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What is bowel cancer

Men and women discussing bowel cancer

Bowel cancer means cancer that starts in the colon (large bowel) or rectum (back passage). It is also known as colorectal cancer.

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A quick guide to what's on this page

What is bowel cancer

Bowel cancer means cancer that starts in the colon (large bowel) or rectum (back passage). It is also known as colorectal cancer.

The bowel

The bowel is part of the digestive system. This is called the gastrointestinal tract or GI tract for short. The digestive system processes all the food we eat and turns it into energy for the body to use.

Food passes down the food pipe (oesophagus) into the stomach. The food is digested and passes into the small bowel. Here the body absorbs nutrients from the food. Then the food waste (poo) passes into the large bowel (colon and rectum). 

The colon (large bowel)

The colon is the first part of the large bowel, which absorbs water and forms the waste matter into stool (poo). From the colon the poo passes into the rectum. 

The rectum (back passage)

The rectum stores poo until it is ready to be passed out of the body.

How bowel cancer grows

The colon and rectum have walls made of several layers. Bowel cancers start in the innermost layer – the lining. Most begin as a small growth called a polyp or adenoma. If left untreated, they can grow into the muscle layers underneath, and then through the bowel wall. Most bowel (colorectal) cancers take 5 to 10 years or more to develop. 

 

CR PDF Icon You can view and print the quick guides for all the pages in the about bowel cancer section.

 

 

How your bowel works

The bowel is part of the digestive system. The digestive system processes all the food we eat and turns it into energy for the body to use. It also gets rid of any solid waste matter from the body.

After you have swallowed your food, it passes down the food pipe (oesophagus) into your stomach. Digestion begins in the stomach and then the food passes into the small bowel, where digestion continues and the body absorbs nutrients from the food. The digested food then moves into the large bowel.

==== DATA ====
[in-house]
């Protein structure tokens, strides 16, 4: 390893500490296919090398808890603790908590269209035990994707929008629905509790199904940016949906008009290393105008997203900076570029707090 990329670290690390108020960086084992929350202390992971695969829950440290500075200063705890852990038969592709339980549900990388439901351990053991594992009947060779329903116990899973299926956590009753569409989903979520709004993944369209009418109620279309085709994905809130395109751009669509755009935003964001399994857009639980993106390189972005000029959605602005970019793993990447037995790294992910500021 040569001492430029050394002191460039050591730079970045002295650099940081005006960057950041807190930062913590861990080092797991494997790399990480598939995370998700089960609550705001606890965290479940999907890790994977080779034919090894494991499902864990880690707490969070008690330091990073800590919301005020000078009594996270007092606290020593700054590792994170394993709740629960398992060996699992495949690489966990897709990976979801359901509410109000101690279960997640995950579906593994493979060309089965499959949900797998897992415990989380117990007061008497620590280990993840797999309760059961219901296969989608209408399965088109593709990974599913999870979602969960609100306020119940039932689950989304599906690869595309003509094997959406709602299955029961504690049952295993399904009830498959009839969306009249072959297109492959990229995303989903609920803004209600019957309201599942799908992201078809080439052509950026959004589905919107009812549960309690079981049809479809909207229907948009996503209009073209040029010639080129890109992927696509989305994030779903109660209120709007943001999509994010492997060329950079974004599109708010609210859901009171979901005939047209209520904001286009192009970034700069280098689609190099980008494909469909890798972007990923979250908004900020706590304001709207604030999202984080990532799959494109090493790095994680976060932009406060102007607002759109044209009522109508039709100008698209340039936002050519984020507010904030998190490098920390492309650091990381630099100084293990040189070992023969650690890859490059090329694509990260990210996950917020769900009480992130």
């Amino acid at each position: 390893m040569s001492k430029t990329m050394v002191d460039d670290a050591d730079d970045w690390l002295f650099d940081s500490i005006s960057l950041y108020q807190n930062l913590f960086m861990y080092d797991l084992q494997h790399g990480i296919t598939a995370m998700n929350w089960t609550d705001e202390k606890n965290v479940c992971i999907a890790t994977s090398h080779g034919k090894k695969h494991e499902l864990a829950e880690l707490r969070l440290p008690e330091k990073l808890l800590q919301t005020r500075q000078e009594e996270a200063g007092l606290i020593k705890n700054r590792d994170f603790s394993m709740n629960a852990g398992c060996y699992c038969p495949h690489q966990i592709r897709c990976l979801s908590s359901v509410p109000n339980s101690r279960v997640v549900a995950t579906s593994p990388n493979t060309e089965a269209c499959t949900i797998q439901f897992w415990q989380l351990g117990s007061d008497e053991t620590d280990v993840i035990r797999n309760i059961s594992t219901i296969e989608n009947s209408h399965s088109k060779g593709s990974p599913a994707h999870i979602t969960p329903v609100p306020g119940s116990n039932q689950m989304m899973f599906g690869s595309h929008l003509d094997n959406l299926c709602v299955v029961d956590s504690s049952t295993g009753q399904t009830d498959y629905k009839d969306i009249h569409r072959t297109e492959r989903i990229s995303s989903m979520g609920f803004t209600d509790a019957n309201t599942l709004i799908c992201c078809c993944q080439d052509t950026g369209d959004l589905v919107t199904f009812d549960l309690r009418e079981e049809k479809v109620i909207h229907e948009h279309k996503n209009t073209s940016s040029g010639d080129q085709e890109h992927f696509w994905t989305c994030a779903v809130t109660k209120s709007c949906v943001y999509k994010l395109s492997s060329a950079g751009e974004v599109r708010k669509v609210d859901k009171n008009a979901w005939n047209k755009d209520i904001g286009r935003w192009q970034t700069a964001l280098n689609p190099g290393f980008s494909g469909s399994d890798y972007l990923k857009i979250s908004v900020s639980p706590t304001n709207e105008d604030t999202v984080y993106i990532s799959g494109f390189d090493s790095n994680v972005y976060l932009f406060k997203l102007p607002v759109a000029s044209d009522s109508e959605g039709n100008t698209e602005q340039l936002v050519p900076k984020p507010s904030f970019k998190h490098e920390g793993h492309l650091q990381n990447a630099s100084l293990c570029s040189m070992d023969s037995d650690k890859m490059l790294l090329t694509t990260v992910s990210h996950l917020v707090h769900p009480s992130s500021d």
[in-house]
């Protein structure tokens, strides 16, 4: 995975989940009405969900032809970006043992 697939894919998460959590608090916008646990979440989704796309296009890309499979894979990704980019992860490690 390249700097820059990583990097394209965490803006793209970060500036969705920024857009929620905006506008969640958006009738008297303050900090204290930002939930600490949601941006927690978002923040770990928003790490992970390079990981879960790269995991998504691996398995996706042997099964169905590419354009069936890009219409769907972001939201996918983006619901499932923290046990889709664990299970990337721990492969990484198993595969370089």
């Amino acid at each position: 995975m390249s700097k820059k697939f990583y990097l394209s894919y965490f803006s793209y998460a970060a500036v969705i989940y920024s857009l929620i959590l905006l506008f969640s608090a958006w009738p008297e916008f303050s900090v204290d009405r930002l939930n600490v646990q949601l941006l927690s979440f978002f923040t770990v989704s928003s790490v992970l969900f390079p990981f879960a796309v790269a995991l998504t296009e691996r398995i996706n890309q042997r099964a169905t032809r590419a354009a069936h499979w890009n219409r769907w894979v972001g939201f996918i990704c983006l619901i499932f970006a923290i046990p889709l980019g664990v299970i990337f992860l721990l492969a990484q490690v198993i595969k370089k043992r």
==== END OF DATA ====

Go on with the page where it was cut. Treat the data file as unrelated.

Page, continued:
Colon cancer

The colon is the first part of the large bowel. It absorbs water as the digested food passes through it, and the waste matter left behind forms into stool (poo). The large bowel is about 5 feet long and has 4 sections. Cancer can develop in any of these. 

The parts of the colon are the

  • Ascending colon – runs up the right side of the abdomen. It is connected to the small intestine by a section of bowel called the caecum
  • Transverse colon – runs across the body from right to left, under the stomach
  • Descending colon – runs down the left side of the abdomen
  • Sigmoid colon – an 'S' shaped bend that joins the descending colon to the back passage

Diagram showing the parts of the large bowel

 

Rectal cancer

Rectal cancer starts in the last part of the large bowel (the back passage). This part of the bowel stores poo (stool) until it is ready to be passed out of the body. 

Rectal cancer is also called cancer of the rectum.

 

How bowel cancer grows

The bowel walls are made up of several layers of body tissues. Bowel cancers start in the innermost layer – the lining. Most begin as a small growth called a polyp or adenoma. If left untreated, they may become cancerous and grow into the muscle layers under the lining of the bowel and then through the bowel wall. The cancer can then spread into organs that are close to the bowel, such as the bladder, womb or prostate gland.

Doctors think most bowel (colorectal) cancers take 5 to 10 years or more to develop. 

 

If bowel cancer spreads

Sometimes bowel cancer spreads to another part of the body through the lymphatic system. The lymphatic system is made up of lymph nodes, which are part of the body’s immune system. One of the first places bowel cancer spreads is to the lymph nodes in the tummy (abdomen).

Bowel cancer can also spread to other parts of the body through the bloodstream. The liver is a common place for colorectal cancer to spread because blood flows directly from the bowel to the liver (shown in the diagram below).

Diagram showing how the blood and lymph flow between the liver and bowel

 

Related information

Read about

Treatment for bowel cancer

Diagnosing bowel cancer

Living with bowel cancer

Small bowel cancer

There are books and booklets about bowel (colorectal) cancer, some of which are free. You can find details on the bowel cancer reading list.

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Updated: 11 August 2015